Greg Maddux, 42, will be officially retiring from baseball at the winter meetings on Monday. Maddux, who finished last season coming out of the bullpen for the Dodgers, was essentially a mop-up man as LA lost to the Phillies in the NLDS. It's a shame, really, because those Flomax and Depends endorsements were right around the corner.
Maddux, a nine-time All-Star while pitching for the Atlanta Braves and Chicago Cubs, started his major-league career in 1986. His 355 victories rank eighth in major league history, one more than Roger Clemens, with Maddux earning his final win by holding the San Francisco Giants to one run over six innings on Sept. 27.
The Dodgers acquired him from the San Diego Padres in August — the second time in three years the Dodgers traded for him to fortify their rotation in a pennant stretch — and he was 2-4 with a 5.09 earned-run average in seven starts.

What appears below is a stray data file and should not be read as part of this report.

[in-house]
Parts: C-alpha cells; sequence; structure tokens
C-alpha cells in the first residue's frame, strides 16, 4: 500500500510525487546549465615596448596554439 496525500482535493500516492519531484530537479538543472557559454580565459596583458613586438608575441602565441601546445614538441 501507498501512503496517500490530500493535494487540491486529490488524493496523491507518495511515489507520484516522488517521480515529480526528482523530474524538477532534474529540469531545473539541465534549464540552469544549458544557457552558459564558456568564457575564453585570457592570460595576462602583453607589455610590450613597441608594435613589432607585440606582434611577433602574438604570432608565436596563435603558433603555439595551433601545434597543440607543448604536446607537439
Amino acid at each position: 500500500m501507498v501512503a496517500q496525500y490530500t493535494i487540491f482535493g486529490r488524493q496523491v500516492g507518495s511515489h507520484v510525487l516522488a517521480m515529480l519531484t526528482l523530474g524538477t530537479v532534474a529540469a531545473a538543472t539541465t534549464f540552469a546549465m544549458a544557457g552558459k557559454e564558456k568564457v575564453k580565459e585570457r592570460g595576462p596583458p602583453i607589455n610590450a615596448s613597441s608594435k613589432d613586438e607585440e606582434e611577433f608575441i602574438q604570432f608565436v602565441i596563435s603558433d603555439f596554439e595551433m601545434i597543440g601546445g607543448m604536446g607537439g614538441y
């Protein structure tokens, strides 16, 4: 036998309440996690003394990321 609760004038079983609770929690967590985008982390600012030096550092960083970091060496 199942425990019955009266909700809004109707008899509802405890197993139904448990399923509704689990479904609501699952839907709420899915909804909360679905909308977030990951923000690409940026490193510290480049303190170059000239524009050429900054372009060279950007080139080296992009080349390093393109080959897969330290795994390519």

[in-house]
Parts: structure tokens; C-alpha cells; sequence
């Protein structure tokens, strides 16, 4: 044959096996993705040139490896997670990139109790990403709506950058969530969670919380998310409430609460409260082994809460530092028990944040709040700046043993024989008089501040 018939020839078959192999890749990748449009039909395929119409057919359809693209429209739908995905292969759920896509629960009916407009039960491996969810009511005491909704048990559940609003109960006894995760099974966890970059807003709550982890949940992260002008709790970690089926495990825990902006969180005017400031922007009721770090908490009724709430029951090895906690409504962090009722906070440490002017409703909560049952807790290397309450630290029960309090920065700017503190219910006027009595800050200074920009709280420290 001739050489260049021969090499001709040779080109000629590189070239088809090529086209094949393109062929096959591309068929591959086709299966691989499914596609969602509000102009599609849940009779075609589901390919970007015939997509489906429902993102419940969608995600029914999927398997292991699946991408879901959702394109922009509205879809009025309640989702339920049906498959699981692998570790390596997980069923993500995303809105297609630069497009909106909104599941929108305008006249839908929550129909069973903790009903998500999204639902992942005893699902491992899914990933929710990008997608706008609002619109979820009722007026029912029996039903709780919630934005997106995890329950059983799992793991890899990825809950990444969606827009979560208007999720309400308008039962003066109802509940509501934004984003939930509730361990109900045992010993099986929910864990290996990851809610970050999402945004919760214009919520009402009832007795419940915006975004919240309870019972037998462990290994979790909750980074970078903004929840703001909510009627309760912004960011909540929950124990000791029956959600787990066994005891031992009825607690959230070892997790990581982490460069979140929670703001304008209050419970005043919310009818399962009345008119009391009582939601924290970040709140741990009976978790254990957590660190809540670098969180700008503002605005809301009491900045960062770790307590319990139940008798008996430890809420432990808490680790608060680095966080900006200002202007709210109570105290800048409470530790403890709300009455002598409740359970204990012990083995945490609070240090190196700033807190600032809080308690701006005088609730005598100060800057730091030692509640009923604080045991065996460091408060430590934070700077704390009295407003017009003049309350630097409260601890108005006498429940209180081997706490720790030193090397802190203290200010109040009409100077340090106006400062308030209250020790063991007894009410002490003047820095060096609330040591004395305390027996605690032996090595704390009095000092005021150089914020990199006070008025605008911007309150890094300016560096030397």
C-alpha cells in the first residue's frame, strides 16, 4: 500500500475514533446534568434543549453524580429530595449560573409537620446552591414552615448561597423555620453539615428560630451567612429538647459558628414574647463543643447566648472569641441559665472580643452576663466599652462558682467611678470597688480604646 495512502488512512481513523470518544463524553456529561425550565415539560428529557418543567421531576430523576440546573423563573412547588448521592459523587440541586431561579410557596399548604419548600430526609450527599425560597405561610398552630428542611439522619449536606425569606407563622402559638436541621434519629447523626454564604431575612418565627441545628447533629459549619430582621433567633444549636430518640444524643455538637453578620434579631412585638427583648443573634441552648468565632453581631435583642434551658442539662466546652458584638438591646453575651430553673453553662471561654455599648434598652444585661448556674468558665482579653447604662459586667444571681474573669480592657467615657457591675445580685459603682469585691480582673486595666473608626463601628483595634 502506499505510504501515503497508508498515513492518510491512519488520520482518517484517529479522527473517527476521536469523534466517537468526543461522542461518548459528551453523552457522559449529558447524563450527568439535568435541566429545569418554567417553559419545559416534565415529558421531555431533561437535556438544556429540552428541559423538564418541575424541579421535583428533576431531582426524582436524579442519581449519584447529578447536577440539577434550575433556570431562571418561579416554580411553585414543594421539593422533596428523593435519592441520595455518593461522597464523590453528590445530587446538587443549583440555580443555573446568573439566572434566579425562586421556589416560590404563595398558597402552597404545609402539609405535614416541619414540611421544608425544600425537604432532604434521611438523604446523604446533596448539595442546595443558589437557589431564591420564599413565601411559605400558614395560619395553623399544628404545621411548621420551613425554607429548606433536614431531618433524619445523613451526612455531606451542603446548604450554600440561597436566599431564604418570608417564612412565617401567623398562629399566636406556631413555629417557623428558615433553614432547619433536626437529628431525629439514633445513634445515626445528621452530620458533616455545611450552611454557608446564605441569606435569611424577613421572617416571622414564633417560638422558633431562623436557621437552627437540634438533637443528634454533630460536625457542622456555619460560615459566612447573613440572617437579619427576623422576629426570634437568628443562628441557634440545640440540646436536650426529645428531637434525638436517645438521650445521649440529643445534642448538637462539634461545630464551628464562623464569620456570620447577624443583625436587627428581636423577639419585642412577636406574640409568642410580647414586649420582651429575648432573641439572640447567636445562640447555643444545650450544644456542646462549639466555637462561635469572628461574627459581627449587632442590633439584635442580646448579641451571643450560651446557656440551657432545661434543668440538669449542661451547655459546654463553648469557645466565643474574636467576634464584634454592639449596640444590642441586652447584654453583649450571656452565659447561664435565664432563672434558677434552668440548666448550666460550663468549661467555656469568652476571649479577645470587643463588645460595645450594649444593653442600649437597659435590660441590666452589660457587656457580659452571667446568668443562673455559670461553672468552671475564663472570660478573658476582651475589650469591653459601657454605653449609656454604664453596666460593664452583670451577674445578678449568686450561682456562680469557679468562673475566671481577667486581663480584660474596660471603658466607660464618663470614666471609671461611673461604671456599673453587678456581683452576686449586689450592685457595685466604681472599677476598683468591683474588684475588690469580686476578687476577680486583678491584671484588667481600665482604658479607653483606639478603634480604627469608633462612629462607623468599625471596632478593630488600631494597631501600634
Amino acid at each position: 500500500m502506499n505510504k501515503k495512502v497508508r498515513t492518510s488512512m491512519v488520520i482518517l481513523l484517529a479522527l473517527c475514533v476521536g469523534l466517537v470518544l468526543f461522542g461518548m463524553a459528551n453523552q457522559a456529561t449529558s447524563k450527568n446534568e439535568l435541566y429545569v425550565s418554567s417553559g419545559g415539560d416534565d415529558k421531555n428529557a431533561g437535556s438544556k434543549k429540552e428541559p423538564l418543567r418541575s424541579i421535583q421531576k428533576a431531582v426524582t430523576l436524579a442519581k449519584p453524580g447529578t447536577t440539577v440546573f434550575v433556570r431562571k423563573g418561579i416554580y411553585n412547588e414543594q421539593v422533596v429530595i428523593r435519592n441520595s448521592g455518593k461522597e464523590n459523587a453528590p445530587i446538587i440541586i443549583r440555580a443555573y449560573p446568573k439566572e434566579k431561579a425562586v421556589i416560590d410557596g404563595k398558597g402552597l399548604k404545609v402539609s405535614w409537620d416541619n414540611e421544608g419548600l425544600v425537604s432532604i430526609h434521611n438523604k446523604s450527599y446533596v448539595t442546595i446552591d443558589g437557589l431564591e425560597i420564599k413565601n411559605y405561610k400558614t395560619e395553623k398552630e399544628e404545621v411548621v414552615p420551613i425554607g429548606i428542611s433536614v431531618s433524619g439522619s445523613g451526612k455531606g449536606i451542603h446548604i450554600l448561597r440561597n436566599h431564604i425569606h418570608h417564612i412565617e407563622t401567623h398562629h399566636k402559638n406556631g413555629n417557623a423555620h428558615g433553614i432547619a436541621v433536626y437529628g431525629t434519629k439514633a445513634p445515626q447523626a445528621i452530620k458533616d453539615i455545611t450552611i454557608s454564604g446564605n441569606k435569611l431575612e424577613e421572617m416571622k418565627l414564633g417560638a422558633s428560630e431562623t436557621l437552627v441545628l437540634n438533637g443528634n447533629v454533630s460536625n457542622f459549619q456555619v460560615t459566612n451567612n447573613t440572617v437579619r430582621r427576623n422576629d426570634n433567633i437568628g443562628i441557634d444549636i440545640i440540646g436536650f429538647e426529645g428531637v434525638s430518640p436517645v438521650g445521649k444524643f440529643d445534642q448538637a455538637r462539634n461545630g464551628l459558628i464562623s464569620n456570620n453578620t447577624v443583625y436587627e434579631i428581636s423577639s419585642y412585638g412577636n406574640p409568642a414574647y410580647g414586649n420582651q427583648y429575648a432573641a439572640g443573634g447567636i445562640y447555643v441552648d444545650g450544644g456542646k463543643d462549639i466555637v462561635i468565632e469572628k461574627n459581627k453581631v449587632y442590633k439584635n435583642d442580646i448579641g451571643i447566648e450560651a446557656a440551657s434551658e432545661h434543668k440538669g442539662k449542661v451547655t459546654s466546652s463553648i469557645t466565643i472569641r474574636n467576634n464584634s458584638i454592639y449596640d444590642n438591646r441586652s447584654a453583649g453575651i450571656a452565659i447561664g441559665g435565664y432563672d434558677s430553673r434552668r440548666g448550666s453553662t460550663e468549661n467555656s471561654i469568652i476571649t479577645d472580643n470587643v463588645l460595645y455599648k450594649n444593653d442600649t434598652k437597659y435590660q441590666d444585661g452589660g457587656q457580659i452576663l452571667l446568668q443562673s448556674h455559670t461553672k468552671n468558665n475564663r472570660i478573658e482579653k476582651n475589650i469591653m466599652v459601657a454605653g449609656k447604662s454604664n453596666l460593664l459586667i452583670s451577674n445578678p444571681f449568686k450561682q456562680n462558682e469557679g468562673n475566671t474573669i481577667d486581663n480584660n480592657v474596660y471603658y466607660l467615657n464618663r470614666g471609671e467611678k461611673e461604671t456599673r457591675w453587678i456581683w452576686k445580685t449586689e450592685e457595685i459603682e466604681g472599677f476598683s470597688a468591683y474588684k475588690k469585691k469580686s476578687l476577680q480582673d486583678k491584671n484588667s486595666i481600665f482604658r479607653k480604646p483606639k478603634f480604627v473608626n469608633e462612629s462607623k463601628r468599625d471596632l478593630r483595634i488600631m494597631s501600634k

Every 300-game winner eligible for the Hall of Fame has been inducted, with Maddux, Clemens and Tom Glavine not yet eligible.
Maddux has been one of those guys that just went out and did his thing; he's an odd athlete, really, because nobody will ever jump up and scream, "I saw Greg Maddux pitch! And it was awesome!" He was amazing at what he did, and that Braves staff of the 1990s featuring Maddox, Glavine and Smoltz might have been the greatest ever. Here's hoping he did enough to inspire the next generation of nerdy, unassuming white guys that never get into trouble.
Greg Maddux to retire on Monday [LA Times]